BtPS takes place on Pandora's moon which, being a crummy moon, doesn't really have any atmosphere, which gives rise to an oxygen meter mechanic.  There was quite a bit of grumbling in early press about this, and I was a little concerned at first myself, but what I've played, it doesn't seem too bad.  There are little "springs" of oxygen that you can stand on to recharge your meter (which fills quickly), there are oxygen exchangers that create an oxygenated area a half dozen or so yards radius, and almost every foe drops oxygen canisters, which are like health packs for your oxygen meter and they fill it by 25%.

That 25% is important.  See, your oxygen meter is determined by a piece of equipment call the Oz Kit.  The kits are kind of a combination of shield and class mod.  They give a varying level of oxygen meter (thus the importance of a percentile refresh), but they also give various bonuses, such as improved damage while airborne or increased stomp damage.

Oh yeah, stomp damage.  Or, more specifically, "butt stomp".  The other big mechanical change BtPS brings us is low gravity, which... is really really neat.  You jump about twice as high, you fall slower, you can burn oxygen in your Oz kit to do a double jump, and you can rocket down to the ground with a small area attack: the butt stomp.

While the butt stomp is kind of juvenile, the low gravity drastically changes combat strategy, and not just dealing with possibly having increased damage while airborne or other things.  The low gravity, and ability for high jumps essentially introduces a z-axis to the game.  It may be a limited z-axis, but it's still there, and the first time a psycho jumps up to power bomb your head is a pretty harsh reminder.  It takes some getting used to, but it's fun.

And, really, that's the whole point.  The Borderlands games are all about the wacky fun, and this latest installment has it in spades.  It's still a numbers game at heart (your progression is all about making little numbers into bigger numbers), but it's great fun.  It still has it's doofy sense of humor and the NPCs all have their personalities nicely intact (especially Handsome Jack).  I don't know if it's necessarily going to be worth the $60 AAA price tag its sporting, so it might be worth waiting for a sale.  But if you enjoyed either of the first two, you'll feel right at home here.

I'll see you on Elpis, Vault Hunter.


Cue up the Billy Idol

It's here.  It's finally here!  After twenty years of general waiting, and two years of baited breath, Wasteland 2 has finally arrived.  And it.  Is.  Glorious. I'm going to try to keep my nostalgia goggles on the shelf, and try to keep my biases in check, even though it's more than a little difficult.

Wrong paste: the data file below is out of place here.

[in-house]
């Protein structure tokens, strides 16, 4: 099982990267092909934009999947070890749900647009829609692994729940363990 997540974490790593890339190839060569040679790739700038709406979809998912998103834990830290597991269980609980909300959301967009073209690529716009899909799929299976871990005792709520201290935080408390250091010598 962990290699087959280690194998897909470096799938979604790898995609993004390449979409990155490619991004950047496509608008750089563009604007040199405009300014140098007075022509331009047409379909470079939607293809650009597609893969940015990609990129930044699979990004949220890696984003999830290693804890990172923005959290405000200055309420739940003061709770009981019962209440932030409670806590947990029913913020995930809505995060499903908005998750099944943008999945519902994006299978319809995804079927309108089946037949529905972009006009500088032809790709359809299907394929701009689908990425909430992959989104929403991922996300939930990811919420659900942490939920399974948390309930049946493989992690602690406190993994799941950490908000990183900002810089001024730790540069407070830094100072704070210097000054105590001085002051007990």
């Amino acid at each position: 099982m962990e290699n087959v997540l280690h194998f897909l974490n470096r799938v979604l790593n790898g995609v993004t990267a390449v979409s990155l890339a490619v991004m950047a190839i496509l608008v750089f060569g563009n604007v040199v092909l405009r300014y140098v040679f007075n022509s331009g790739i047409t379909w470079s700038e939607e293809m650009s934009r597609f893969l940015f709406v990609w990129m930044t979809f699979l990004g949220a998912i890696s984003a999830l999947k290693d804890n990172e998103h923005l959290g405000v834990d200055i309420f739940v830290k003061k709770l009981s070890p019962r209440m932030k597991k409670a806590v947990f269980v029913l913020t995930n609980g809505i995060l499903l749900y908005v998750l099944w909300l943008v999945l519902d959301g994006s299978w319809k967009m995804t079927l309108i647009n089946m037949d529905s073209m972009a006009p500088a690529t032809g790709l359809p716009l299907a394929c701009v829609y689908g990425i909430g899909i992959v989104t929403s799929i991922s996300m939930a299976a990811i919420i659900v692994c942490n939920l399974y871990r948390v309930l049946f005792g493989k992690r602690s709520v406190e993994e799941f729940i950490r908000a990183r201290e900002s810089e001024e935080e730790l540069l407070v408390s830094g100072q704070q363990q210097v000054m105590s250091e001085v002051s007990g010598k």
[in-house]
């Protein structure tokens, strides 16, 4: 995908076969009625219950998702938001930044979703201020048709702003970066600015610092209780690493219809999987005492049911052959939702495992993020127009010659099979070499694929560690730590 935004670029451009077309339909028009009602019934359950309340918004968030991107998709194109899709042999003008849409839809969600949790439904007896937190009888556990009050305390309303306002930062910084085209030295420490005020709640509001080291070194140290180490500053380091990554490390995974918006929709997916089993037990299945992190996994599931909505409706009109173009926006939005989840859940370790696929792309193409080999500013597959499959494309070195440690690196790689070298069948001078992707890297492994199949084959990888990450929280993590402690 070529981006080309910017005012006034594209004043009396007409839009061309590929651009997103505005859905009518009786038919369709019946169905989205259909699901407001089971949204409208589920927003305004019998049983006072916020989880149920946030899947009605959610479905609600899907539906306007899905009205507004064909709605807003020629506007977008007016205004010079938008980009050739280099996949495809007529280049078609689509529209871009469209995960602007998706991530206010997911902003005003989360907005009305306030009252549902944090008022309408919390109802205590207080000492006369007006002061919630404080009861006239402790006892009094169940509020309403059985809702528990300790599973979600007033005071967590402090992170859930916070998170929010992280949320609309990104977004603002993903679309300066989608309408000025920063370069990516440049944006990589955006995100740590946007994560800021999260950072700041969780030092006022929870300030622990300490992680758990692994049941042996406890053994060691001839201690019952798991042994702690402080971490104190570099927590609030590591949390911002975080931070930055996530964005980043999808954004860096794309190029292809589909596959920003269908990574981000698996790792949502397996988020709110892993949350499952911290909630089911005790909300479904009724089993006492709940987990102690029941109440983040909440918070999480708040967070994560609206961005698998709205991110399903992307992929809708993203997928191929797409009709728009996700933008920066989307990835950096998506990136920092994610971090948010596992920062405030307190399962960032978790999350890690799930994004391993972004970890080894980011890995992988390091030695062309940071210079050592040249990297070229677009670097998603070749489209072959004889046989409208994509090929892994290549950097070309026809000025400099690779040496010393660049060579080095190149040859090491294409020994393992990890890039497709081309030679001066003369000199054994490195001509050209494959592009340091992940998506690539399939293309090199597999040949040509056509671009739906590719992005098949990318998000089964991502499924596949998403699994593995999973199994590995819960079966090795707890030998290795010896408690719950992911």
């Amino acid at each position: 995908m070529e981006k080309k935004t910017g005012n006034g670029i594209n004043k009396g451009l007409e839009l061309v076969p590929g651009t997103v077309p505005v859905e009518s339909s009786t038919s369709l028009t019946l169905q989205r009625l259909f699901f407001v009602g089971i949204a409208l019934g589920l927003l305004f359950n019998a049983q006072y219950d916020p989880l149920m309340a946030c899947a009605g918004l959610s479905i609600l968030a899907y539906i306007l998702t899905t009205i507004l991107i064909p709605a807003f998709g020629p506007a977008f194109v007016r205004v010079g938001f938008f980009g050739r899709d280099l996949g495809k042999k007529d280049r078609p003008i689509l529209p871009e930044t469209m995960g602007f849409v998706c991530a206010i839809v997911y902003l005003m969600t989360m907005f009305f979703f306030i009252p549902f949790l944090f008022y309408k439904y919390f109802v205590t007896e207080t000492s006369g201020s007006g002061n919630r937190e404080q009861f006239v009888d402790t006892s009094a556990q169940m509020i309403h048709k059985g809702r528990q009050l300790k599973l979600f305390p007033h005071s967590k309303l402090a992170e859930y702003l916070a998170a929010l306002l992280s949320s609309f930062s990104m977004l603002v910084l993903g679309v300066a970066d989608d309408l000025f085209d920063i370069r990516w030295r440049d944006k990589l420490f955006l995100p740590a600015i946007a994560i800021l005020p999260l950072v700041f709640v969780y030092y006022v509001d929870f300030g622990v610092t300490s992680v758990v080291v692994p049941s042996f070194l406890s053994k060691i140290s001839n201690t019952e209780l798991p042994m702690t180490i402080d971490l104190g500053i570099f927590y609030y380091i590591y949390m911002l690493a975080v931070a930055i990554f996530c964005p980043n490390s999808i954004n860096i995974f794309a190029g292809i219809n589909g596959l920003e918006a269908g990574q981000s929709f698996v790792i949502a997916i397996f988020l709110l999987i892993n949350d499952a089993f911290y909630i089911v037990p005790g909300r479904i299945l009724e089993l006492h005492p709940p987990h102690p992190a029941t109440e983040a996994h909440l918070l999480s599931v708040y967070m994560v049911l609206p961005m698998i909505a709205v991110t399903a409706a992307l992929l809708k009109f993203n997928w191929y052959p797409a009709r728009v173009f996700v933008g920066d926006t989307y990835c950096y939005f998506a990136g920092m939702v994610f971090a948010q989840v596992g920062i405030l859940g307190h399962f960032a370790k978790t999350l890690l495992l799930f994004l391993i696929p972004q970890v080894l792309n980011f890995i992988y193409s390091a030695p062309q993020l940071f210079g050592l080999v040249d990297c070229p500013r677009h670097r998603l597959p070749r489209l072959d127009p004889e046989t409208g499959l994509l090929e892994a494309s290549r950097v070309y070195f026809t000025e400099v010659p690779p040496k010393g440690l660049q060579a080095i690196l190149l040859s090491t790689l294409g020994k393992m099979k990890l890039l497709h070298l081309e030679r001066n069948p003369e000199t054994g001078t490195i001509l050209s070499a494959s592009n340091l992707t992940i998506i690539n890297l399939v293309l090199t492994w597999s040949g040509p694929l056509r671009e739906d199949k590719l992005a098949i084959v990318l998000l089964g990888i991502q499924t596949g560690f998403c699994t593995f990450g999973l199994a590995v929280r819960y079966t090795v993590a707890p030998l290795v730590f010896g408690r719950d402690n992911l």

Way back in 1988, Interplay and Electronic Arts released Wasteland.  The game is centered around the Colorado River, straddling Arizona and Nevada.  It's seventy some years after a (then) unexplained nuclear war that devastated the world.

A team of Army Engineers, seeing the world coming to an end all around them, took over a nearby federal prison, kicking out all the prisoners.  Over time, they invited in nearby survivalist communities to join them, eventually forming the Desert Rangers.

The original game was very much a product of its time; not just in the top down perspective, but also the fact that you're all but literally thrown to the wolves.  You start out at the Ranger Center and there you go.  What?  You wanted direction?  A quest giver?  What do you think this is?  The 90s?  If you'd read the manual, though, you'd know "exactly" what to do:
Your party, the famed Desert Rangers, have been assigned to investigate a series of disturbances in the desert. After several strategy meetings, you’ve decided to search for clues in Highpool, the Agricultural Center, and the Rail Nomads’ Camp, all of which are located to the west of Ranger Center.
There you go. That's all you get to start with.  Go west young man indeed.  However, as you play through, the plot does a great job leading you from place to place, giving you teasing little pieces of information, slowly filling in the broader story.  Highpool and the Ag Center help you get a few levels under your belt.  The Rail Nomads lead you to Quartz.  Quartz leads to Needles.  Needles leads to Las Vegas.  Las Vegas gives you the real plot and carries you the rest of the way to the end of the game where you save the world.

It's brilliant.  Absolutely and completely brilliant.  Even with the technical limitations of being forced to dump the majority of the game text into a separate book, and the minimal graphics, it still comes together like a finally oiled machine.  In a way, it lets your imagination take over, filling in the blanks and making it greater than the sum of its parts.

I still play Wasteland twenty years on, and I still find new things from time to time.


Say the Title Like the Commodores

Book four.  The book that caught me off guard.  I got all the way to the end of book three before finding out that, Nope!, it wasn't going to be a trilogy after all.  We're looking at five or six books here.

The Widow's House is the latest book in Daniel Abraham's Dagger & Coin series.  In many ways, this series is what I wish A Song of Fire and Ice was.  They're both sprawling epic fantasy, they're both in worlds that were in decline, they're both war-torn settings, they're both told through a series of point-of-view characters, they're both (mostly) low-fantasy -- as opposed to Tolkien-like or D&D-like high fantasy.  These similarities aren't too surprising, considering the connections between the two authors.  It's just that I like Abraham's world so much better, I like his writing style better, and I like that fact that he seems to have an end-game in mind; not just in mind, but in sight.